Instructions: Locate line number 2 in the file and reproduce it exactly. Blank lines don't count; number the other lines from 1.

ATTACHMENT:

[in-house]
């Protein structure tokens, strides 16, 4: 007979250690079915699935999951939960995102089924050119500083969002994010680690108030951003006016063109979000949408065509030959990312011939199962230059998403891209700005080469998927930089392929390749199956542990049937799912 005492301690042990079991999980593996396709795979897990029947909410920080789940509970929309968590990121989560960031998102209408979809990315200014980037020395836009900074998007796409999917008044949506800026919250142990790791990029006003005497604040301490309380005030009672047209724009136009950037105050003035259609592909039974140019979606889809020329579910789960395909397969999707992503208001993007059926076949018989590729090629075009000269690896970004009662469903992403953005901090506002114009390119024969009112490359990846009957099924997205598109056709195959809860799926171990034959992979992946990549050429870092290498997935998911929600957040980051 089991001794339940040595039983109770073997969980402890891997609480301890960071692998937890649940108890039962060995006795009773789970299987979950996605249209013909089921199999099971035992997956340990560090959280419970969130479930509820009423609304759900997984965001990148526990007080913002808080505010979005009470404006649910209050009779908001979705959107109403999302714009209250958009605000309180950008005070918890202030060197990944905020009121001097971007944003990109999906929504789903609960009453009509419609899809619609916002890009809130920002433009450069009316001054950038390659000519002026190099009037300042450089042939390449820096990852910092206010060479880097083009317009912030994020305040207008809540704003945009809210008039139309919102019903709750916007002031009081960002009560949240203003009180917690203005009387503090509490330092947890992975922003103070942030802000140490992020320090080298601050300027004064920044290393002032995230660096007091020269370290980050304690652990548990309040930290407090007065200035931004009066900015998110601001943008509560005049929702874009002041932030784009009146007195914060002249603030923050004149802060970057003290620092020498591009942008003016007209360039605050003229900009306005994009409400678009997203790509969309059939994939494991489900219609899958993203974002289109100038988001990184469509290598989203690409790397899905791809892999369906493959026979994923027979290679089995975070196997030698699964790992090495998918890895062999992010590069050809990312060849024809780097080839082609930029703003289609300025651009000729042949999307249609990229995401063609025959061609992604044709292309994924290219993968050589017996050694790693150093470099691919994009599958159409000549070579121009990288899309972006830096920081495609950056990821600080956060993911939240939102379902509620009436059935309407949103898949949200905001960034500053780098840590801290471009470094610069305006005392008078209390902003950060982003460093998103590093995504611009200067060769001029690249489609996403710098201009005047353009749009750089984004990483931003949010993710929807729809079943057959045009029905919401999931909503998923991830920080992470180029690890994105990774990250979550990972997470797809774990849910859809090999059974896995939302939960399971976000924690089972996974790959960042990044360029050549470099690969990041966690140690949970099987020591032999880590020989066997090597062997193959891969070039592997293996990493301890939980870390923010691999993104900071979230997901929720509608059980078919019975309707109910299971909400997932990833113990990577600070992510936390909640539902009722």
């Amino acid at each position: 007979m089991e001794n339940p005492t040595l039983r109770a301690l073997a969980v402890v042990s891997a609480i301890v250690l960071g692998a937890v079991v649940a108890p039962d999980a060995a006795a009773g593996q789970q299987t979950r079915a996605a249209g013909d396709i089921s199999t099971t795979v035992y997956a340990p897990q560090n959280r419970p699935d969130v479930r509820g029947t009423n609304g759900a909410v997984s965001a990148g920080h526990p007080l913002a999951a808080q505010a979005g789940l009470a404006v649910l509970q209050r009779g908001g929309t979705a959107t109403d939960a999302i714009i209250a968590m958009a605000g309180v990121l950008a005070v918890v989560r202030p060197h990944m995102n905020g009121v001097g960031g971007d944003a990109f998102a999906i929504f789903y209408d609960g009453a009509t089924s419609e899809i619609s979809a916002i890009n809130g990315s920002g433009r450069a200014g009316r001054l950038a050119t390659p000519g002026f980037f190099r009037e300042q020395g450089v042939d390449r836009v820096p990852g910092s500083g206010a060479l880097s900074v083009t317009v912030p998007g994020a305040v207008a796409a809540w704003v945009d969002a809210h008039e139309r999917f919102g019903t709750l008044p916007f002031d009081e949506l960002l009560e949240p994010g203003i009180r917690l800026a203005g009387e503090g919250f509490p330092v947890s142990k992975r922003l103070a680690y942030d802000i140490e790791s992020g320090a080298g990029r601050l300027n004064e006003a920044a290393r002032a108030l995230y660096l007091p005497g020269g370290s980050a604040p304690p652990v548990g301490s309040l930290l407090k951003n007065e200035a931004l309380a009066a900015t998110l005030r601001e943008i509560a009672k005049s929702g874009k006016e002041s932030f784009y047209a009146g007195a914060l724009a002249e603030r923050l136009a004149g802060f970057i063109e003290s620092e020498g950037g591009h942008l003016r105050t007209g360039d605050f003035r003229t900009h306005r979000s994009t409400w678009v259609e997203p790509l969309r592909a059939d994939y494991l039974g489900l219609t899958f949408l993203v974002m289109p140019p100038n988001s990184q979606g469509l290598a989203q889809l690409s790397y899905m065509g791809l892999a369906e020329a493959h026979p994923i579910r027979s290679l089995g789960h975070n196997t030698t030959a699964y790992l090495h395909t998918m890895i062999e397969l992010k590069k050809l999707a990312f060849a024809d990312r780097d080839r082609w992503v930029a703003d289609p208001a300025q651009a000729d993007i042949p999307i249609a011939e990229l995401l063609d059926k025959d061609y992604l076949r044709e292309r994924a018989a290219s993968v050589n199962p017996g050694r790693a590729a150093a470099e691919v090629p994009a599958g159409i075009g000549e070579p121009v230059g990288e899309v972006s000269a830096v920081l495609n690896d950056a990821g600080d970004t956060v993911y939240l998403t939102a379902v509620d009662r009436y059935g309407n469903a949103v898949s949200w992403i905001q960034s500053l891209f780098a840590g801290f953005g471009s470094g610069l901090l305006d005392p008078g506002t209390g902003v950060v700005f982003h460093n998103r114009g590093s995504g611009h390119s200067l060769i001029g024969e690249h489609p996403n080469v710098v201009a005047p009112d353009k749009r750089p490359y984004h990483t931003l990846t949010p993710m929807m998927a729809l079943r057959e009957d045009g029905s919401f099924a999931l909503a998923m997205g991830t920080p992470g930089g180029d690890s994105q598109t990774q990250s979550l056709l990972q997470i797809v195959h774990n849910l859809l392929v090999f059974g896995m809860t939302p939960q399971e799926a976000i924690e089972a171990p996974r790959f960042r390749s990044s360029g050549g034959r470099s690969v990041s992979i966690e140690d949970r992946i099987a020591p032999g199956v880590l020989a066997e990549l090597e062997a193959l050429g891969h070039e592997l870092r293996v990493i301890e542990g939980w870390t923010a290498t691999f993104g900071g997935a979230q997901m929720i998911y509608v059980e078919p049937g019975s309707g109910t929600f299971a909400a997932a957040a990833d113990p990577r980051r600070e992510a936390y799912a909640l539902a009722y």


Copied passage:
């Protein structure tokens, strides 16, 4: 007979250690079915699935999951939960995102089924050119500083969002994010680690108030951003006016063109979000949408065509030959990312011939199962230059998403891209700005080469998927930089392929390749199956542990049937799912 005492301690042990079991999980593996396709795979897990029947909410920080789940509970929309968590990121989560960031998102209408979809990315200014980037020395836009900074998007796409999917008044949506800026919250142990790791990029006003005497604040301490309380005030009672047209724009136009950037105050003035259609592909039974140019979606889809020329579910789960395909397969999707992503208001993007059926076949018989590729090629075009000269690896970004009662469903992403953005901090506002114009390119024969009112490359990846009957099924997205598109056709195959809860799926171990034959992979992946990549050429870092290498997935998911929600957040980051 089991001794339940040595039983109770073997969980402890891997609480301890960071692998937890649940108890039962060995006795009773789970299987979950996605249209013909089921199999099971035992997956340990560090959280419970969130479930509820009423609304759900997984965001990148526990007080913002808080505010979005009470404006649910209050009779908001979705959107109403999302714009209250958009605000309180950008005070918890202030060197990944905020009121001097971007944003990109999906929504789903609960009453009509419609899809619609916002890009809130920002433009450069009316001054950038390659000519002026190099009037300042450089042939390449820096990852910092206010060479880097083009317009912030994020305040207008809540704003945009809210008039139309919102019903709750916007002031009081960002009560949240203003009180917690203005009387503090509490330092947890992975922003103070942030802000140490992020320090080298601050300027004064920044290393002032995230660096007091020269370290980050304690652990548990309040930290407090007065200035931004009066900015998110601001943008509560005049929702874009002041932030784009009146007195914060002249603030923050004149802060970057003290620092020498591009942008003016007209360039605050003229900009306005994009409400678009997203790509969309059939994939494991489900219609899958993203974002289109100038988001990184469509290598989203690409790397899905791809892999369906493959026979994923027979290679089995975070196997030698699964790992090495998918890895062999992010590069050809990312060849024809780097080839082609930029703003289609300025651009000729042949999307249609990229995401063609025959061609992604044709292309994924290219993968050589017996050694790693150093470099691919994009599958159409000549070579121009990288899309972006830096920081495609950056990821600080956060993911939240939102379902509620009436059935309407949103898949949200905001960034500053780098840590801290471009470094610069305006005392008078209390902003950060982003460093998103590093995504611009200067060769001029690249489609996403710098201009005047353009749009750089984004990483931003949010993710929807729809079943057959045009029905919401999931909503998923991830920080992470180029690890994105990774990250979550990972997470797809774990849910859809090999059974896995939302939960399971976000924690089972996974790959960042990044360029050549470099690969990041966690140690949970099987020591032999880590020989066997090597062997193959891969070039592997293996990493301890939980870390923010691999993104900071979230997901929720509608059980078919019975309707109910299971909400997932990833113990990577600070992510936390909640539902009722």